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UAHA

Concussion Education

WHAT IS A CONCUSSION?

A concussion is a brain injury. Concussions are caused by a bump or blow to the head. Even a “ding,” “getting your bell run, “ or what seems to be a mild bump or blow to the head can be serious.

You can’t see a concussion. Signs and symptoms of concussion can show up right after the injury or may not appear or be noticed until days or weeks after the injury. If your child reports any symptoms of concussion, or if you notice the
symptoms yourself, seek medical attention right away.

PREVENTION

  • Teach proper skating technique (head up to see surroundings, knee bend for proper balance) and how to correctly give and receive a hit (see USAHockey.com for material). This is applicable for both boys and girls.
  • Helmets must fit securely around the head and be fastened tightly.
  • Perform neck strengthening exercises.
  • Do not allow players to play in a dangerous manner. The attitude of the coach and parent plays a role in a player’s aggressiveness.
  • Teach your players about the prevention, management, and treatment of concussions.
  • Encourage all players to get a baseline test performed by health care professionals. Baseline tests enable medical staff to more accurately diagnose the severity of a concussion and monitor the athlete's readiness for returning to play.
 

ASSESSING A POTENTIAL CONCUSSION

The following are tools that can be used to assess a player if you suspect a concussion. These are not diagnostic tools. For proper diagnosis, the player should always be seen by a health care professional.

MEMORY: Ask the player questions they should know the answer to such as date, period, opponent.
FOCUS: Talk with the player, are they focusing on the conversation? Able to speak with coherent sentences?
PHYSICAL TEST: Ask the player to touch their finger to their nose numerous times, is the player able to do this properly?

While assessing the player, keep in mind the most common signs and symptoms of concussions.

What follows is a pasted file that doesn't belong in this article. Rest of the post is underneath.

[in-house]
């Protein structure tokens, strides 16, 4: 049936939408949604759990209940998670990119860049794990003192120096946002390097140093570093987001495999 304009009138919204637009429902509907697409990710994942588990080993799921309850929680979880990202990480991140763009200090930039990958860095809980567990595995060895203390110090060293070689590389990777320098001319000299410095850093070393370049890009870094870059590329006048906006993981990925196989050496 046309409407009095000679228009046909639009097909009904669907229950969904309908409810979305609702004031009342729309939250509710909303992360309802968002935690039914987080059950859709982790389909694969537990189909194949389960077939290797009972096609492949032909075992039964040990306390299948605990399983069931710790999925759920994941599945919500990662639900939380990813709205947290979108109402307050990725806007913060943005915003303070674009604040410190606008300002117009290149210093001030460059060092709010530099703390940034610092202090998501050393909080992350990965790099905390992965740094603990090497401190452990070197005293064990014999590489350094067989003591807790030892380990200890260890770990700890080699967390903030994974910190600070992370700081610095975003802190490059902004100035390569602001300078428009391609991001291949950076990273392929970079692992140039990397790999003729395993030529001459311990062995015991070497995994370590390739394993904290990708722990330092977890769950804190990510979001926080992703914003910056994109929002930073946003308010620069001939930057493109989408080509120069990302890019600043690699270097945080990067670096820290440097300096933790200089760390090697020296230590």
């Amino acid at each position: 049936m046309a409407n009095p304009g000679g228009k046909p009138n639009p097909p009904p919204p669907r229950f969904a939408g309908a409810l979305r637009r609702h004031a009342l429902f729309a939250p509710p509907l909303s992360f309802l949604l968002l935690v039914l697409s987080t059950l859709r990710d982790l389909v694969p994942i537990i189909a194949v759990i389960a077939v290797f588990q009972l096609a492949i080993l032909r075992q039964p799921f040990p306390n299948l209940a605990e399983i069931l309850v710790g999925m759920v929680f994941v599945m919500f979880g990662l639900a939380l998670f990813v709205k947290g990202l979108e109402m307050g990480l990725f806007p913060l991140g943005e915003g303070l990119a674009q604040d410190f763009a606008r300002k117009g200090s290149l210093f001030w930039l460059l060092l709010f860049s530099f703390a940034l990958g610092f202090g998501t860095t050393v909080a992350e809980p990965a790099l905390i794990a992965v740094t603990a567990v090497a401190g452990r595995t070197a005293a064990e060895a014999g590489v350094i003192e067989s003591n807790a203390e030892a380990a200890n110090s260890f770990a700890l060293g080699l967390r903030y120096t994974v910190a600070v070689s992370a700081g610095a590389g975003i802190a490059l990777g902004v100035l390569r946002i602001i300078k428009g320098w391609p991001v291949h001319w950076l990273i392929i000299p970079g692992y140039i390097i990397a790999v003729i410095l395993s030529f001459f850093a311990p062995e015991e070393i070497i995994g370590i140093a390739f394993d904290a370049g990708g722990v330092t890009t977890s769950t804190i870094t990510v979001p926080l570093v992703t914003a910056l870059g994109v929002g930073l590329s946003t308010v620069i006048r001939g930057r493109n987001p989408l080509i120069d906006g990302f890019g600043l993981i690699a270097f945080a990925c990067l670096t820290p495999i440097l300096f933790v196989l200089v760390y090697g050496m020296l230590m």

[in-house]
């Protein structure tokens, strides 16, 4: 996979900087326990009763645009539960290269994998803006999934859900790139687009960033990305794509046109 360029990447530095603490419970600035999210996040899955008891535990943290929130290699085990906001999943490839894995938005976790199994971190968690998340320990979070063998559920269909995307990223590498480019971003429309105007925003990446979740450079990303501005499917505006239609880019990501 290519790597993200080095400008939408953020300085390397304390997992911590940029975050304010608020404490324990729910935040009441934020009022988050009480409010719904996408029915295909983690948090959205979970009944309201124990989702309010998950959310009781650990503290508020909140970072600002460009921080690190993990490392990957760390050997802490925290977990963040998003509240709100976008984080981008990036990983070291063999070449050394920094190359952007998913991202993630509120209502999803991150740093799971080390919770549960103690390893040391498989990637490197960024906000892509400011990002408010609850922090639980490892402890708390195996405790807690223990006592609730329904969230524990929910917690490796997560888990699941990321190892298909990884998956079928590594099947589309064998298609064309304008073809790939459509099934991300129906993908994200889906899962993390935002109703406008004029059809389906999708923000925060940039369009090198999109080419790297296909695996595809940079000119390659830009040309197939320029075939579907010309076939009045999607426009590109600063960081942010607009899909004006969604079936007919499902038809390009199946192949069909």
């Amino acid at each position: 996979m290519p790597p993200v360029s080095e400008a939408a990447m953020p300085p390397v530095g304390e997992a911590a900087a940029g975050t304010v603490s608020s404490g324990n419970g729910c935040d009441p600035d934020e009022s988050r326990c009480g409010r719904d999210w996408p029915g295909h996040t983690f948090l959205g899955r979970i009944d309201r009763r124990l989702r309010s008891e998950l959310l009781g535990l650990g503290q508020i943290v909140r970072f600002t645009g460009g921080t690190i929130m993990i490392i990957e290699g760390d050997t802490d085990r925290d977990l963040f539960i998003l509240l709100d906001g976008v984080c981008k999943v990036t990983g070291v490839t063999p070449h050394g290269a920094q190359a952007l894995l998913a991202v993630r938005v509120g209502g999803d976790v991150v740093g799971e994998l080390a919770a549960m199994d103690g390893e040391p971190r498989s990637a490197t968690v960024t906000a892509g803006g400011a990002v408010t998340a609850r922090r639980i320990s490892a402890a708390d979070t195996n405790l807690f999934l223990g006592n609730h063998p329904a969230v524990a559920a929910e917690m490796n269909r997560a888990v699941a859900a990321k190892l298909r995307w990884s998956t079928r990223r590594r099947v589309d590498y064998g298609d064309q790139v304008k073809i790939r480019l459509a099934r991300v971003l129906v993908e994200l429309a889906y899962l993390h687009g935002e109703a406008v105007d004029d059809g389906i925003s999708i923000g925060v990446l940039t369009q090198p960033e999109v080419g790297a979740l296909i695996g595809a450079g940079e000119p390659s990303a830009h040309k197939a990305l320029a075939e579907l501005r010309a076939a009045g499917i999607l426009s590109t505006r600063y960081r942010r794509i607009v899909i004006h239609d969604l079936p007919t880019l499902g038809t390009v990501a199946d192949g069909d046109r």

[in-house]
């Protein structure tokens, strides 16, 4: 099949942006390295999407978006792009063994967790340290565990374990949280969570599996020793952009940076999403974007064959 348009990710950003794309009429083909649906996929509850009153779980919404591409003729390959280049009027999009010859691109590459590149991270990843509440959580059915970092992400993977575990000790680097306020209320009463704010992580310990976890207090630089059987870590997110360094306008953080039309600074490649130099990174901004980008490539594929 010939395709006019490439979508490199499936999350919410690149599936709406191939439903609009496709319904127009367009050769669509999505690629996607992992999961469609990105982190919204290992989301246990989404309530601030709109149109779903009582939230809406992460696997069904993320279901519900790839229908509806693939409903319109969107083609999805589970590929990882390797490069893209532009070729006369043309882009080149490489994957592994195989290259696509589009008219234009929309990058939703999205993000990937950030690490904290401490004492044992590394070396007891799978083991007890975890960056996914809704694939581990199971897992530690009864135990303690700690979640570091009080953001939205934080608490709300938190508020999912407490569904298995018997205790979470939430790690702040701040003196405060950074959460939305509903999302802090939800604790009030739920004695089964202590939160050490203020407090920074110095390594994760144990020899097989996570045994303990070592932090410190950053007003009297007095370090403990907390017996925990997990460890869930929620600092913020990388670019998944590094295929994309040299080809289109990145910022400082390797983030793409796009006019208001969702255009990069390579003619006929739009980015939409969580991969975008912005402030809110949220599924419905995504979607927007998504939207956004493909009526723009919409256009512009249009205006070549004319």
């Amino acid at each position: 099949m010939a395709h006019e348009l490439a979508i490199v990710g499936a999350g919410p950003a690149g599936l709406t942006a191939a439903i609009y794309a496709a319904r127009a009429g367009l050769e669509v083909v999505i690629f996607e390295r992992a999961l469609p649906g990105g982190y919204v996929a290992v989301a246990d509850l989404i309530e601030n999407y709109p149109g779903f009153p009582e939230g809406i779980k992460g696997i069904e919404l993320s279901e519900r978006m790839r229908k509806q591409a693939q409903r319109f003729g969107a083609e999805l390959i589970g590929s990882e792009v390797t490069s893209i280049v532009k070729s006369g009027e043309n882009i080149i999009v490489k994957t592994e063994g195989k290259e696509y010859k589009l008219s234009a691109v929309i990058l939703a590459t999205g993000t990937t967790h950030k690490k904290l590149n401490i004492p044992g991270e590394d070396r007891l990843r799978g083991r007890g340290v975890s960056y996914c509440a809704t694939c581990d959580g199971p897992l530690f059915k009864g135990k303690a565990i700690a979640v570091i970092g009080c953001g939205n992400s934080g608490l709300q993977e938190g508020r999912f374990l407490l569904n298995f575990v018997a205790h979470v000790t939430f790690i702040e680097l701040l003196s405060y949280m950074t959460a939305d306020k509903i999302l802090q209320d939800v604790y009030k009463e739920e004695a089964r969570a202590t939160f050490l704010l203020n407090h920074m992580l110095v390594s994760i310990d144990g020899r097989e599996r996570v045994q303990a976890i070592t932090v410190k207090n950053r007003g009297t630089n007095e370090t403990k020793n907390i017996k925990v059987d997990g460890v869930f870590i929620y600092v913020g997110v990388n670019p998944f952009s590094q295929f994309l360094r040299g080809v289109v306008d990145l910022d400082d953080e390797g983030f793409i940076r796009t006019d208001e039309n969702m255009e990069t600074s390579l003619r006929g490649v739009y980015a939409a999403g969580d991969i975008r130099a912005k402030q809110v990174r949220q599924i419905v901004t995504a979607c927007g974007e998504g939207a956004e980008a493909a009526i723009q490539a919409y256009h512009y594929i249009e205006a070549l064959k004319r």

SIGNS & SYMPTOMS

Signs

(observed by coaches & parents)

  • Appears dazed or stunned
  • Is confused about assignment or position
  • Forgets general hockey plays (breakout, etc...)
  • Is unsure of game, score, or opponent
  • Moves clumsily
  • Answers questions slowly
  • Loses consciousness (even briefly)
  • Shows behavior or personality changes
  • Can’t recall events prior to or after hit or fall

Symptoms

(reported by athlete)

  • Headache or “pressure” in head
  • Nausea or vomiting
  • Balance problems or dizziness
  • Double or blurry vision
  • Sensitivity to light and/or noise
  • Feeling sluggish, hazy, foggy, or groggy
  • Concentration or memory problems
  • Confusion
  • Does not “feel right”

MANAGEMENT

If you suspect a player has a concussion, you should take the following steps:

  1. Remove athlete from play, keep him/her supervised, and alert the athlete's parents of the signs and symptoms.  This is required of youth coaches and officials by Minnesota State Law.
  2. Ensure athlete is evaluated by an informed health care professional. Do not try to judge the seriousness of the injury yourself.
  3. Inform the athlete’s parents of Minnesota Hockey's suggested “Return to Play” guidelines.

 

RETURN TO PLAY GUIDELINES

These guidelines are meant to act as a suggestion for players after they suffer a concussion. The length of each phase varies depending on the severity of the concussion and the individual. Players should continue to the next phase only if all the signs and symptoms of a concussion are gone.  An informed health care professional should be consulted throughout the return to play protocol, especially if the signs and symptoms continue or reappear at any time.